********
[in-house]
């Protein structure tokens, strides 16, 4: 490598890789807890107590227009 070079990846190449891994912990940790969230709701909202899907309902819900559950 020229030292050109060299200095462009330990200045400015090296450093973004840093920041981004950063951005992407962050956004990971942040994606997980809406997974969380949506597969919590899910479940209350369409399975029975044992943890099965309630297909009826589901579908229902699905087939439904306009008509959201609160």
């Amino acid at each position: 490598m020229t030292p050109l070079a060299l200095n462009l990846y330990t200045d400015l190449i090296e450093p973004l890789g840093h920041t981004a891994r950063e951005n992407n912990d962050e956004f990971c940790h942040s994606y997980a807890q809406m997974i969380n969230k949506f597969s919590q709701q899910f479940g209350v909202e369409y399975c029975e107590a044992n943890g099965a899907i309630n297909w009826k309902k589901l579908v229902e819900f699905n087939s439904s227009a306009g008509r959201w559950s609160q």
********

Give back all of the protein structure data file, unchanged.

[in-house]
């Protein structure tokens, strides 16, 4: 490598890789807890107590227009 070079990846190449891994912990940790969230709701909202899907309902819900559950 020229030292050109060299200095462009330990200045400015090296450093973004840093920041981004950063951005992407962050956004990971942040994606997980809406997974969380949506597969919590899910479940209350369409399975029975044992943890099965309630297909009826589901579908229902699905087939439904306009008509959201609160």
């Amino acid at each position: 490598m020229t030292p050109l070079a060299l200095n462009l990846y330990t200045d400015l190449i090296e450093p973004l890789g840093h920041t981004a891994r950063e951005n992407n912990d962050e956004f990971c940790h942040s994606y997980a807890q809406m997974i969380n969230k949506f597969s919590q709701q899910f479940g209350v909202e369409y399975c029975e107590a044992n943890g099965a899907i309630n297909w009826k309902k589901l579908v229902e819900f699905n087939s439904s227009a306009g008509r959201w559950s609160q």